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Dawkins's Dilemma: Misrepresent the Mechanism...or Face the Math

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Recently at the University of Toronto I had the opportunity to debate atheist cosmologist Lawrence Krauss and theistic evolutionist Denis Lamoureux. The subject was "What's Behind It All? God, Science, and the Universe." Later, I was flattered to learn that famed biologist Richard Dawkins felt it necessary to come to the aid of his friend Dr. Krauss in Krauss's dispute with me about whether the evolutionary process depends upon an ineliminable element of randomness.

How odd, however, that Professor Dawkins would weigh in for the purpose of defending an obviously incomplete and therefore, indefensible caricature of the standard neo-Darwinian evolutionary mechanism. In review of my talk in Toronto, Dawkins wrote at evolutionary biologist Jerry Coyne's blog:

Meyer was terrible. . .When will these people understand that calculating how many gazillions of ways you can permute things at random is irrelevant. It's irrelevant, as Lawrence said, because natural selection is a NONRANDOM process.1

Yes, of course, natural selection is a "nonrandom" process as Dawkins correctly insists. Rates of reproductive success correlate to the traits that organisms possess. Those with fitness advantages will, all other things being equal, out-reproduce those lacking those advantages.Got it. Understood.

Yet, clearly, there is more to the evolutionary mechanism than just natural selection. Instead, the standard neo-Darwinian evolutionary mechanism comprises (1) natural selection and/or (2) genetic drift acting on (3) adaptively random genetic variations and mutations (of various kinds). Moreover, as conceived from Darwin to the present, natural selection "selects" or acts to preserve those random variations that confer a fitness (or functional) advantage upon the organisms that possess them. It, further, "selects" only after such functionally advantageous variations (or mutations) have arisen. How could it do otherwise? Selection does not cause novel variations; rather, it sifts what is delivered to it by the random changes (e.g., mutations) that do cause variations. Such has been neo-Darwinian orthodoxy for many decades.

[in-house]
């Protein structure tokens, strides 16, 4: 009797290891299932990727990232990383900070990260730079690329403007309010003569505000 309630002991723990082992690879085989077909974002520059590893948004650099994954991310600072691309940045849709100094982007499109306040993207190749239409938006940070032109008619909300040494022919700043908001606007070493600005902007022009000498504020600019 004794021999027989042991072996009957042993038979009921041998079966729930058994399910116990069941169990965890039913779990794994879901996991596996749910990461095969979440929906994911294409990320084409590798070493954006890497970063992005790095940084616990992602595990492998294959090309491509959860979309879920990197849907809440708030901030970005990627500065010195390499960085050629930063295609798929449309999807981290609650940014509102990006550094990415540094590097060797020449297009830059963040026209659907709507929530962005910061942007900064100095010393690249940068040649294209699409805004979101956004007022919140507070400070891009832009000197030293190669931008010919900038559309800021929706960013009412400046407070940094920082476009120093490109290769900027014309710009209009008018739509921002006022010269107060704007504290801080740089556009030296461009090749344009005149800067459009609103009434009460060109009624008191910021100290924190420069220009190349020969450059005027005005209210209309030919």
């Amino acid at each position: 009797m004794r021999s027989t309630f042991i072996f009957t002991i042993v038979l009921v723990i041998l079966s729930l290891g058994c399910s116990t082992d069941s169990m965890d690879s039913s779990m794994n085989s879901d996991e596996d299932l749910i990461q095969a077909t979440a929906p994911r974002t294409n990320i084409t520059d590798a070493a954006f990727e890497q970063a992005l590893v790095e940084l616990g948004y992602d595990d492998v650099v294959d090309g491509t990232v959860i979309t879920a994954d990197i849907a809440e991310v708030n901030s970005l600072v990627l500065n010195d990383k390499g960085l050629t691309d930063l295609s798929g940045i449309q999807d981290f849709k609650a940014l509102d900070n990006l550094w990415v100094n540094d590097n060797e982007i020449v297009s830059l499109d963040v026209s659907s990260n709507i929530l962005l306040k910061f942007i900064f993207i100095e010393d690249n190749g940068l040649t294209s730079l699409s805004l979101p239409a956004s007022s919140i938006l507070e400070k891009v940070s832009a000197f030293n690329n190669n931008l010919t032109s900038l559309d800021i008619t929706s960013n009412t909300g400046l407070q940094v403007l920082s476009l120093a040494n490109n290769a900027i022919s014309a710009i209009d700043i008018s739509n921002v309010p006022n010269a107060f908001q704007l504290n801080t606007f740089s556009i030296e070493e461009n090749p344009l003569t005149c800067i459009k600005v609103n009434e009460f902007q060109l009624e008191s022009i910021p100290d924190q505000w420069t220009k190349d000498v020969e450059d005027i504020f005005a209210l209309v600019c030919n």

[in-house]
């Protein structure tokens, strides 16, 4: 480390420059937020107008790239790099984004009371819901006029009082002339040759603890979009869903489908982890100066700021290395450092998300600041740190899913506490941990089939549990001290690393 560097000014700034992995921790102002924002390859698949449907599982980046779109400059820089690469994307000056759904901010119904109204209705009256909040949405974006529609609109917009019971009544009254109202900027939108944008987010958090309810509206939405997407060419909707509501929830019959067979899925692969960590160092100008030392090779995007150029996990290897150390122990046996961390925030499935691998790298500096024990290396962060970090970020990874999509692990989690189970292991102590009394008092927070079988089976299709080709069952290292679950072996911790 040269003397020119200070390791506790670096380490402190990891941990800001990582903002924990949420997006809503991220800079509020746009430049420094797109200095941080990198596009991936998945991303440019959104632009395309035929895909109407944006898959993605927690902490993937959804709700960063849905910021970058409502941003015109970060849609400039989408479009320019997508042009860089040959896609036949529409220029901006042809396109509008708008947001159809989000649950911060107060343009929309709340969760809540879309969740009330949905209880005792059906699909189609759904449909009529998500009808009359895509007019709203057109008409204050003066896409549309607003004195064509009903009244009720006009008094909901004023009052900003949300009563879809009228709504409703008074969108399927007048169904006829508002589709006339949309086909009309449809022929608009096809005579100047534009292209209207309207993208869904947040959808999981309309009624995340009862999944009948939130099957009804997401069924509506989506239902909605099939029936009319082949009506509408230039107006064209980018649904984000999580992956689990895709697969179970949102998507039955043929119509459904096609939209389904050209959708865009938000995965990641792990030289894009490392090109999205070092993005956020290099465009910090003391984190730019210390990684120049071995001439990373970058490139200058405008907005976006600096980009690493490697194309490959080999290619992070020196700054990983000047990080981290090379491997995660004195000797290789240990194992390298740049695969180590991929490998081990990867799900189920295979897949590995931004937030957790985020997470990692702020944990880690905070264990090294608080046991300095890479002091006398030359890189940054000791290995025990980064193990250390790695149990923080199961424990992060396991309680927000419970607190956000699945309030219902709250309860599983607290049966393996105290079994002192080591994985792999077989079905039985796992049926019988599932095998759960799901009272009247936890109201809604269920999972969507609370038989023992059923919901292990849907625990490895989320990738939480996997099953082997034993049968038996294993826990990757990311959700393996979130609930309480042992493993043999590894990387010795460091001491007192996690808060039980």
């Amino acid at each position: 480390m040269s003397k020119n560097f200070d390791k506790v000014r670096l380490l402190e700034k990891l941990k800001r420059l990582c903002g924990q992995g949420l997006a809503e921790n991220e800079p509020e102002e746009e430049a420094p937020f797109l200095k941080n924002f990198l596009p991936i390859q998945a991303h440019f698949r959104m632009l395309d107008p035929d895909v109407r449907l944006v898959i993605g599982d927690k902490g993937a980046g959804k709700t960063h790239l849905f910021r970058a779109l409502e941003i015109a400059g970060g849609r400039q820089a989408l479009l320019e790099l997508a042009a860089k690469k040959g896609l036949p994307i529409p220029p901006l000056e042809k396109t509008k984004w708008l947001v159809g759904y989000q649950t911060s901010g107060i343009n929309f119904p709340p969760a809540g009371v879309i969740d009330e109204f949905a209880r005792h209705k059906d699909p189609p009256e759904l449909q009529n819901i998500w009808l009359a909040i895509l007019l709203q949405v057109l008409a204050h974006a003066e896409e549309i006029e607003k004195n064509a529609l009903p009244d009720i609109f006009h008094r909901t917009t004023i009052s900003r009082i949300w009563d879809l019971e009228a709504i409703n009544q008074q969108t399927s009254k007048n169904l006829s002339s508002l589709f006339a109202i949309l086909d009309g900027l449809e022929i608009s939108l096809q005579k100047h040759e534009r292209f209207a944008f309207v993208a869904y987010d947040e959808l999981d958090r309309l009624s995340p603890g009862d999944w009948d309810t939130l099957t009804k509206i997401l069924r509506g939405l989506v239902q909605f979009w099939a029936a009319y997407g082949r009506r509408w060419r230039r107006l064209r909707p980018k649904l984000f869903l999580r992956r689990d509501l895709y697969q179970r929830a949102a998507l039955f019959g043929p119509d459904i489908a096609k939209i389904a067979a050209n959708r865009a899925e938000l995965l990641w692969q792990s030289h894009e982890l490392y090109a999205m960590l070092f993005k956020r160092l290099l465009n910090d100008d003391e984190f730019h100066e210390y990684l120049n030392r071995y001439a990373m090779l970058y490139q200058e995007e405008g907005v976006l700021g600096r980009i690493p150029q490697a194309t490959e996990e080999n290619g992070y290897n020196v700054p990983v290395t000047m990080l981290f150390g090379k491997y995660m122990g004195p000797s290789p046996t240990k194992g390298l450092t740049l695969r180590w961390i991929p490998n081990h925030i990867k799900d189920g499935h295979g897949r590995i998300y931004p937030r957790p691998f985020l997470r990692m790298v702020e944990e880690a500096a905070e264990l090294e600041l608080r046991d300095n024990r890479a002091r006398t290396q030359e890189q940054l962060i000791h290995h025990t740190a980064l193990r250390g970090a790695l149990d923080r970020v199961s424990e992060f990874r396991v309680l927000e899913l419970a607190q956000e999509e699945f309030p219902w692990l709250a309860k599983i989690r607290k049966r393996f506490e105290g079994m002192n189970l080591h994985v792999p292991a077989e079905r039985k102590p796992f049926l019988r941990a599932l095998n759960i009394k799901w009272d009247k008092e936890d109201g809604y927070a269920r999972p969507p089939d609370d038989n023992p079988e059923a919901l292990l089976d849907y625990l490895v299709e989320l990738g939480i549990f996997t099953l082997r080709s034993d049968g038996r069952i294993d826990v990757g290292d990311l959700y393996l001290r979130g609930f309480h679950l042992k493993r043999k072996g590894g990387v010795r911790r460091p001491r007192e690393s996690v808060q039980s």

All this means that as a mechanism for the production of novel genetic information, natural selection does nothing to help generate functional DNA base (or amino acid) sequences. Rather it can only preserve such sequences (if they confer a functional advantage) once they have originated. In other words, adaptive advantage only accrues after the generation of new functional genes and proteins -- after the fact, that is, of some (presumably) successful random mutational search. It follows that even if natural selection (considered separately from mutation) constitutes a non-random process, the evolutionary mechanism as a whole depends precisely upon an ineliminable element of randomness, namely, various postulated or observed mutational processes. (Nor is any of the above particularly controversial within evolutionary biology. No less friendly partisans to Krauss and Dawkins as Professors Larry Moran and P.Z. Myers both criticized Krauss for mischaracterizing the neo-Darwinian mechanism as wholly non-random, with Moran specifically blaming Krauss's uncritical reliance upon Dawkins as the source of his misinformation.2)